% Total    % Received % Xferd  Average Speed   Time    Time     Time  Current
                                 Dload  Upload   Total   Spent    Left  Speed
100 10.1M  100 10.1M    0     0   386M      0 --:--:-- --:--:-- --:--:--  389M

but in 0.18.1, sometimes it works and sometimes you get

$ curl localhost:8090 > /dev/null
  % Total    % Received % Xferd  Average Speed   Time    Time     Time  Current
                                 Dload  Upload   Total   Spent    Left  Speed
 98 10.1M   98  9.9M    0     0  62769      0  0:02:49  0:02:45  0:00:04     0

and it just hangs, never downloading the last 128KiB.

eventlet.wsgi calls writelines

_writelines(towrite)

on wfile, created with the original makefile
return _original_socket.makefile(self, *args, **kwargs)

which is a socket.SocketIO object https://github.com/python/cpython/blob/e2165e5eb2ad2bc792d2752b5366cb9d9f083ad2/Lib/socket.py#L532
which inherits from io.RawIOBase which inherits from io.IOBase which inherits from _io._IOBase whose writelines implementation just calls write and doesn't check the bytes written https://github.com/python/cpython/blob/1fe0fd9feb6a4472a9a1b186502eb9c0b2366326/Modules/_io/iobase.c#L730
and socket.SocketIO's write calls send, not sendall https://github.com/python/cpython/blob/04eca3310445f504e3723d07756b5accfa91421e/Lib/socket.py#L593
so arguably, this is a bug in CPython

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raylu commented Feb 3, 2016

With python 3 and 0.17.4, this code always works:

#!/usr/bin/env python3

from eventlet import wsgi
import eventlet

ten_point_one_MiB = 10 * 1024 * 1024 + 128 * 1024

def iter_response():
    for i in range(10 * 1024 // 256):
        yield 'a' * 256 * 1024
    yield 'a' * 128 * 1024

def app(env, start_response):
    start_response('200 OK', [('Content-Type', 'text/plain'), ('Content-Length', ten_point_one_MiB)])
    return iter_response()

wsgi.server(eventlet.listen(('', 8090)), app)
$ curl localhost:8090 > /dev/null
  % Total    % Received % Xferd  Average Speed   Time    Time     Time  Current
                                 Dload  Upload   Total   Spent    Left  Speed
100 10.1M  100 10.1M    0     0   386M      0 --:--:-- --:--:-- --:--:--  389M

but in 0.18.1, sometimes it works and sometimes you get

$ curl localhost:8090 > /dev/null
  % Total    % Received % Xferd  Average Speed   Time    Time     Time  Current
                                 Dload  Upload   Total   Spent    Left  Speed
 98 10.1M   98  9.9M    0     0  62769      0  0:02:49  0:02:45  0:00:04     0

and it just hangs, never downloading the last 128KiB.

eventlet.wsgi calls writelines

_writelines(towrite)

on wfile, created with the original makefile
return _original_socket.makefile(self, *args, **kwargs)

which is a socket.SocketIO object https://github.com/python/cpython/blob/e2165e5eb2ad2bc792d2752b5366cb9d9f083ad2/Lib/socket.py#L532
which inherits from io.RawIOBase which inherits from io.IOBase which inherits from _io._IOBase whose writelines implementation just calls write and doesn't check the bytes written https://github.com/python/cpython/blob/1fe0fd9feb6a4472a9a1b186502eb9c0b2366326/Modules/_io/iobase.c#L730
and socket.SocketIO's write calls send, not sendall https://github.com/python/cpython/blob/04eca3310445f504e3723d07756b5accfa91421e/Lib/socket.py#L593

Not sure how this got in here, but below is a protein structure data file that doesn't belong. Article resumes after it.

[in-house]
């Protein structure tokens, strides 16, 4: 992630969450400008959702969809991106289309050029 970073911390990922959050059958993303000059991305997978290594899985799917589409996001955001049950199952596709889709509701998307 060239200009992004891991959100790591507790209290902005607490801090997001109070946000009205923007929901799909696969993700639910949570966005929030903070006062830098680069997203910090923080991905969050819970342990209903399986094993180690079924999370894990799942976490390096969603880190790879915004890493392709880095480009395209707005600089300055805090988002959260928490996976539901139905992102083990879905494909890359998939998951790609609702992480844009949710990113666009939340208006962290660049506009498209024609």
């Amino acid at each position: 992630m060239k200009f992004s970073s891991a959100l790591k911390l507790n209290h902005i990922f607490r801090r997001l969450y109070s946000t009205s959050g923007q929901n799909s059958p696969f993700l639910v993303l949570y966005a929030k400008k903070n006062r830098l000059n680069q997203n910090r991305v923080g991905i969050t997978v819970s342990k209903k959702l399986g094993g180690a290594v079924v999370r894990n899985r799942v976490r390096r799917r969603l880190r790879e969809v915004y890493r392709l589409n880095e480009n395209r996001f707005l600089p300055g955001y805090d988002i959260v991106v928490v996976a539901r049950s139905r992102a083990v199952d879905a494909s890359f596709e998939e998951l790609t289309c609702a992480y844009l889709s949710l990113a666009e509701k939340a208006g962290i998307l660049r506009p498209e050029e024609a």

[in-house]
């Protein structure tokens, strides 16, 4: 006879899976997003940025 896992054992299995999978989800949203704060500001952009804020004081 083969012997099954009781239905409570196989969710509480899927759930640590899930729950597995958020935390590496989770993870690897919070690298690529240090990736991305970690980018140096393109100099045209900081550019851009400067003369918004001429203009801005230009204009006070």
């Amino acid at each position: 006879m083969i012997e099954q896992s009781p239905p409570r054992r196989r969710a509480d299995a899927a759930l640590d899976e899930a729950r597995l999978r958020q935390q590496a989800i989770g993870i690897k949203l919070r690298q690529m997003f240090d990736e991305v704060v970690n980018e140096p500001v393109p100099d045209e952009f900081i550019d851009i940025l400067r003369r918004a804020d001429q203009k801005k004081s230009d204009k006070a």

so arguably, this is a bug in CPython

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so arguably, this is a bug in CPython

As a Python core developer, I have to disagree :-D I opened the bug report #295

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vstinner commented Feb 3, 2016

so arguably, this is a bug in CPython

As a Python core developer, I have to disagree :-D I opened the bug report #295

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@raylu @haypo I'll just leave this here for reference: https://mail.python.org/pipermail/python-dev/2012-August/121396.html

Considering the above I'm inclined to say the wsgi module only worked before because GreenSocket.send was broken too and was working like sendall internally therefore the fix is to stop using writelines().

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jstasiak commented Feb 5, 2016

@raylu @haypo I'll just leave this here for reference: https://mail.python.org/pipermail/python-dev/2012-August/121396.html

Considering the above I'm inclined to say the wsgi module only worked before because GreenSocket.send was broken too and was working like sendall internally therefore the fix is to stop using writelines().

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Related Python bug report for reference: Raw I/O writelines() broken for non-blocking I/O

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jstasiak commented Jul 4, 2016

Related Python bug report for reference: Raw I/O writelines() broken for non-blocking I/O

openstack-gerrit pushed a commit to openstack/deb-python-eventlet that referenced this issue Sep 2, 2016

gh-274: Handle blocking I/O errors in GreenSocket
Fix recv_into(), recvfrom(), recvfrom_into() and sendto() methods of
GreenSocket to handle blocking I/O errors (ex: BlockingIOError on
Python 3). Even if the trampoline was called, the socket method can
still fails with an I/O errors for various reasons (see manual pages
of the C functions for examples).

Ref: eventlet/eventlet#274

openstack-gerrit pushed a commit to openstack/deb-python-eventlet that referenced this issue Sep 2, 2016

gh-274: Handle blocking I/O errors in GreenSocket
Fix recv_into(), recvfrom(), recvfrom_into() and sendto() methods of
GreenSocket to handle blocking I/O errors (ex: BlockingIOError on
Python 3). Even if the trampoline was called, the socket method can
still fails with an I/O errors for various reasons (see manual pages
of the C functions for examples).

Ref: eventlet/eventlet#274